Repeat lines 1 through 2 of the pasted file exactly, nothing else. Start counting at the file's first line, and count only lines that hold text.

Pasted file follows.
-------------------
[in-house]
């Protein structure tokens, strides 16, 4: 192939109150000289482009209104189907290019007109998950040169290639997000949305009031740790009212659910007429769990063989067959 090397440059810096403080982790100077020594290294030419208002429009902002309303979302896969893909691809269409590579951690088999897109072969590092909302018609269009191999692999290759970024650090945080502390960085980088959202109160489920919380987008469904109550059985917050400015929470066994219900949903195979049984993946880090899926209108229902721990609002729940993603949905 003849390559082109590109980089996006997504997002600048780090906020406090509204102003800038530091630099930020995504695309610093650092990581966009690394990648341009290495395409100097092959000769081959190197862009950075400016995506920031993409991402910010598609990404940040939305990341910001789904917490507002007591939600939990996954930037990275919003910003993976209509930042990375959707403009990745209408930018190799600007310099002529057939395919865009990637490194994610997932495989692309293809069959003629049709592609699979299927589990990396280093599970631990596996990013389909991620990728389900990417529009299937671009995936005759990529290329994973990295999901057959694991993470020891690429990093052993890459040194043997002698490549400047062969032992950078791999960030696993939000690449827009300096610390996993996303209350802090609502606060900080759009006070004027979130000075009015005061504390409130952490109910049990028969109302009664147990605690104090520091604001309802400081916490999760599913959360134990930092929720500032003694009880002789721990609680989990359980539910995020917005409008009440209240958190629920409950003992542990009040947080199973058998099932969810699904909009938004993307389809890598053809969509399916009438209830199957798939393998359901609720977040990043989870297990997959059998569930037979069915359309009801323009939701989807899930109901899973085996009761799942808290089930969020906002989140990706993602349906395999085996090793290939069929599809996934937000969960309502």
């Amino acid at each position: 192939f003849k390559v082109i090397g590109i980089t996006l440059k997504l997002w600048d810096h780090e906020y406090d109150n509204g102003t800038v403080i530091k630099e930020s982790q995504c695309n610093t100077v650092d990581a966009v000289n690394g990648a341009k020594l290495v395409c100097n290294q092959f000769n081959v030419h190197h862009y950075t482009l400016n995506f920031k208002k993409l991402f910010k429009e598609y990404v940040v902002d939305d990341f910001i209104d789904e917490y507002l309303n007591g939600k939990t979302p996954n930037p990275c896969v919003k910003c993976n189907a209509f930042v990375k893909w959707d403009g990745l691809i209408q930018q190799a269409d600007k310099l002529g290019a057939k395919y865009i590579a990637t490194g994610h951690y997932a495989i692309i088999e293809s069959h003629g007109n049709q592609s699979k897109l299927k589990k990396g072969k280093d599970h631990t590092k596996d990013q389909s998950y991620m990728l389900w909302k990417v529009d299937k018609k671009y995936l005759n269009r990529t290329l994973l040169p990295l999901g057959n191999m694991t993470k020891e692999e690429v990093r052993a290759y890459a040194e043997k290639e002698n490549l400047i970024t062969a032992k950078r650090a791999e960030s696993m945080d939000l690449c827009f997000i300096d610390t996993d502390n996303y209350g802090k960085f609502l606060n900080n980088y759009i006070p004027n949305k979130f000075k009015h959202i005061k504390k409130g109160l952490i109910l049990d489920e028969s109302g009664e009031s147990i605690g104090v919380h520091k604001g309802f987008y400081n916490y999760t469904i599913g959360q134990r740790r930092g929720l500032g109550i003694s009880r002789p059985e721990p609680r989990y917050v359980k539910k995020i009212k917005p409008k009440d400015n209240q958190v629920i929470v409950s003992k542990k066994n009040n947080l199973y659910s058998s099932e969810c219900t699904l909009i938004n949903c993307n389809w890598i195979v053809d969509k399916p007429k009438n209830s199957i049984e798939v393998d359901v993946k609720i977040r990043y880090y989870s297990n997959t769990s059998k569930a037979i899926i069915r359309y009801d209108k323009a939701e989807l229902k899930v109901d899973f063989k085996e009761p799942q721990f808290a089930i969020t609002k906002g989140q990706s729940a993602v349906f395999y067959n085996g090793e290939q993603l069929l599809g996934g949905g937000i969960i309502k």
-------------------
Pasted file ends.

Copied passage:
[in-house]
């Protein structure tokens, strides 16, 4: 192939109150000289482009209104189907290019007109998950040169290639997000949305009031740790009212659910007429769990063989067959 090397440059810096403080982790100077020594290294030419208002429009902002309303979302896969893909691809269409590579951690088999897109072969590092909302018609269009191999692999290759970024650090945080502390960085980088959202109160489920919380987008469904109550059985917050400015929470066994219900949903195979049984993946880090899926209108229902721990609002729940993603949905 003849390559082109590109980089996006997504997002600048780090906020406090509204102003800038530091630099930020995504695309610093650092990581966009690394990648341009290495395409100097092959000769081959190197862009950075400016995506920031993409991402910010598609990404940040939305990341910001789904917490507002007591939600939990996954930037990275919003910003993976209509930042990375959707403009990745209408930018190799600007310099002529057939395919865009990637490194994610997932495989692309293809069959003629049709592609699979299927589990990396280093599970631990596996990013389909991620990728389900990417529009299937671009995936005759990529290329994973990295999901057959694991993470020891690429990093052993890459040194043997002698490549400047062969032992950078791999960030696993939000690449827009300096610390996993996303209350802090609502606060900080759009006070004027979130000075009015005061504390409130952490109910049990028969109302009664147990605690104090520091604001309802400081916490999760599913959360134990930092929720500032003694009880002789721990609680989990359980539910995020917005409008009440209240958190629920409950003992542990009040947080199973058998099932969810699904909009938004993307389809890598053809969509399916009438209830199957798939393998359901609720977040990043989870297990997959059998569930037979069915359309009801323009939701989807899930109901899973085996009761799942808290089930969020906002989140990706993602349906395999085996090793290939069929599809996934937000969960309502």